Magnetic Earth

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The Earth behaves as if there is a giant bar magnet running through its middle from pole to pole. This affects every magnetic material that comes within its reach. If you hold a magnet so that it can rotate freely, it always ends up with one end pointing to the Earth's North Pole and the other to the South Pole. This is how a compass works- the needle automatically swings to the North. The Earth's magnetism comes from its inner core of iron and nickel. You can use the compass you make here to plot a magnetic field like the Earth's. The Earth's magnetic field is slightly tilted, so compasses do not swing exactly toward the North Pole, but to a point a little little way off from northern canada. This direction is known as magnetic north.

Magnetic Protection

The effects of Earth's magnetism extend 37,000 miles out into space. In fact, there is a vast magnetic force field around the Earth called the magnetosphere. This traps electrically charged charged particles and so protects the Earth from the solar wind - the deadly stream of charged particles hurtling from the Sun.

earth's magnetism
Make a compass

You need :
1. Steel needle
2. Bar magnet
3. Slice of cork
4. Tape
5. Small bowl
6. Water.

Step 1

stroking the magnet To turn the needle into a magnet, stroke the end of the magnet slowly along it. Repeat this in the same direction for about 45 secs. This magnetizes the needle.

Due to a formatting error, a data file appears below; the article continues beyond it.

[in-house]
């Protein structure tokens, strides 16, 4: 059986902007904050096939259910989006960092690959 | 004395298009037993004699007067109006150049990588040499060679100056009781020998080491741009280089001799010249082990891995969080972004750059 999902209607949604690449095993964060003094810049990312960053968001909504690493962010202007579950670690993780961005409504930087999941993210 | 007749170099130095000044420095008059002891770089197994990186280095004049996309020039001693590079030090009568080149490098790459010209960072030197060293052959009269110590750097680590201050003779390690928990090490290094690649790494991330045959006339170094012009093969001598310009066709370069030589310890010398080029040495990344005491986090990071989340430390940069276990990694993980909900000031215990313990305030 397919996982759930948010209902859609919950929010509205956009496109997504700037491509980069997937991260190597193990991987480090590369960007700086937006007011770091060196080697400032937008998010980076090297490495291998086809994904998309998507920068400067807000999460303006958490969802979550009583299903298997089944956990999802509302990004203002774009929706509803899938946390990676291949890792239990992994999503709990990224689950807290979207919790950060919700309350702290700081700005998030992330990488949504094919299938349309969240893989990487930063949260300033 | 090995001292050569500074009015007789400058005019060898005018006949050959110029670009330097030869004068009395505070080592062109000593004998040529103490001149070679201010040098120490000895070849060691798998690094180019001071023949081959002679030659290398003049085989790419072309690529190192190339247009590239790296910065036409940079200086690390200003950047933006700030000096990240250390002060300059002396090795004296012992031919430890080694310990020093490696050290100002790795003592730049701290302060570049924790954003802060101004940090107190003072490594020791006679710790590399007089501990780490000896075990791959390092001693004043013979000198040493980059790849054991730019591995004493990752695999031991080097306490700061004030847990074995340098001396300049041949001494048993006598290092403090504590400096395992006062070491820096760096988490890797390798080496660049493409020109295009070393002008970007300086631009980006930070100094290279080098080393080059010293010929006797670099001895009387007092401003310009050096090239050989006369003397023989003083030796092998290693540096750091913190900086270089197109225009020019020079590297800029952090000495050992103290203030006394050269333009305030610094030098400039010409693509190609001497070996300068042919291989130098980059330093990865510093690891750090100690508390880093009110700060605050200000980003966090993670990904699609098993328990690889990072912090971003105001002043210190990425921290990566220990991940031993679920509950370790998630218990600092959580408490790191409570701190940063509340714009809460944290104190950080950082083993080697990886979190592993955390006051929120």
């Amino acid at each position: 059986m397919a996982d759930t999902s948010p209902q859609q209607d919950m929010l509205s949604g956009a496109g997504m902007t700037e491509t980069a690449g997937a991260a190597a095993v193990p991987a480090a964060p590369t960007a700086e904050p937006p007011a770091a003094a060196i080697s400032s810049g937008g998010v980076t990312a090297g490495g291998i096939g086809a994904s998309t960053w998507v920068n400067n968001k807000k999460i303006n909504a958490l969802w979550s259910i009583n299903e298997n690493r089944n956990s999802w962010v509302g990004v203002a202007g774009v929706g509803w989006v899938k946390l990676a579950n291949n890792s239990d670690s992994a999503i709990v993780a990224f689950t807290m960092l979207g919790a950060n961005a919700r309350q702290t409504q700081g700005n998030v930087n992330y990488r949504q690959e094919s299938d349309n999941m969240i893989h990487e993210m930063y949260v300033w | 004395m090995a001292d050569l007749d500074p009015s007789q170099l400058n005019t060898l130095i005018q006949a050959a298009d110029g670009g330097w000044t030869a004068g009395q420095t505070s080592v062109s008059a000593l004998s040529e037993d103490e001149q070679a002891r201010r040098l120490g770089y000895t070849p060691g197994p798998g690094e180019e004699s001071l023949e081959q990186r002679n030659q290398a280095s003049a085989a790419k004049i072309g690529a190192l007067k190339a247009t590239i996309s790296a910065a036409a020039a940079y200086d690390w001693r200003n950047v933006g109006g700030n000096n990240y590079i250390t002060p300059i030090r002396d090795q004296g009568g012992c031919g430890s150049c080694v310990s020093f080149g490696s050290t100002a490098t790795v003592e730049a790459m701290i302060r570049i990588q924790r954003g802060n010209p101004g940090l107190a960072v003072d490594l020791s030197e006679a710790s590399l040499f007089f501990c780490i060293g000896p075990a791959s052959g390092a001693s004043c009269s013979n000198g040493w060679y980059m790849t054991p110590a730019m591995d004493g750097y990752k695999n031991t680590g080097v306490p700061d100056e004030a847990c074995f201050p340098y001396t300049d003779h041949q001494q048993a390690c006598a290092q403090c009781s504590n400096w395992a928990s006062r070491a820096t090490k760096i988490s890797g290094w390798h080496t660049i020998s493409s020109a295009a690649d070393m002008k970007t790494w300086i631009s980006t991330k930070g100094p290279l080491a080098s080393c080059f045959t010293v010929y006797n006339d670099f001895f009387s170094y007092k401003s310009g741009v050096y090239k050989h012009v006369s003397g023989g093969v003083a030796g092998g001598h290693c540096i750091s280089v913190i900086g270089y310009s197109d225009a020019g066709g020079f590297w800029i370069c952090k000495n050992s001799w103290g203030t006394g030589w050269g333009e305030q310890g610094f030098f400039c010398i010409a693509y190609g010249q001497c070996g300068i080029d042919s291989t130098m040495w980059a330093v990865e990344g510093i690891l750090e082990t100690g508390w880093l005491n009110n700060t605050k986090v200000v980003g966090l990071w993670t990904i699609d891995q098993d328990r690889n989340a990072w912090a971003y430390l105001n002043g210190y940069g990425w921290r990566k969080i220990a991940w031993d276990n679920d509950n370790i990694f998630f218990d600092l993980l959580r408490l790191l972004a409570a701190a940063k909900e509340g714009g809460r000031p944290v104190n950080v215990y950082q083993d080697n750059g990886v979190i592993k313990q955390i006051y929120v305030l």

Step 2

taping the needle

Place the magnetized needle on the slice of cork. Make sure that it will not spin evenly. Tape the needle into place.


Step 3

floating the cork

Fill the bowl nearly to the brim with water; and float the cork in it. Make sure the cork is exactly in the middle and can turn without rubbing on the edges of the bowl.



the needle swivels

The Earth's magnetic field should now swivel the needle on the cork. One end of the needle will always point to the north. That end is its north pole.



Magnetic field

You need :
 
1. Large sheet of paper
  2. Bar magnet
  3. Needle compass 
  4. Pencil

Step 1

placing the magnet

Lay a large sheet of paper on a table. Put the magnet in the middle of the paper. Set up your needle compass an inch or two away from one end of the magnet.



Step 2

marking with pencil

 

Wait as the compass needle settles in a particular direction as it is swiveled by the magnet. Make a pencil mark on the paper to show which way it is pointing.



Step 3

marking the pointer

 

Move the compass a little way toward the other end of the magnet. Mark a line on the paper to show which way the needle is pointing now.



Step 4

repeating the step

 

Repeat step 3 for about 25 different positions around the magnet. Try the compass both near the magnet and farther away. You should now have a pattern of marks.



earth's magnetic field

 

Look at the pattern of marks you have made on the paper. They should form a series of rings around the magnet, like layers of an onion. Earth's magnetic field is shaped like this.


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School Projects Main Magnetic Earth Broken Earth Snake Pot What is Soil
Examining the Soil Make a Rainbow How Plants Grow? Sunny Sunflower Safety Measures Acid Rain
Digital Soccer Roman House Stone Age Cave Painting Floating And Sinking Different Homes Hunter's Home
Butterfly Growth and Temperature Development of a Seed Effect of Light on Seeds How do Solar Cells Work Static Electricity
Tips on Homework Erupting Volcano Forests Hot Air Balloon Rocket Launcher
Foaming Bottle Model Phases of the moon Global Warming Feedback Refer this page

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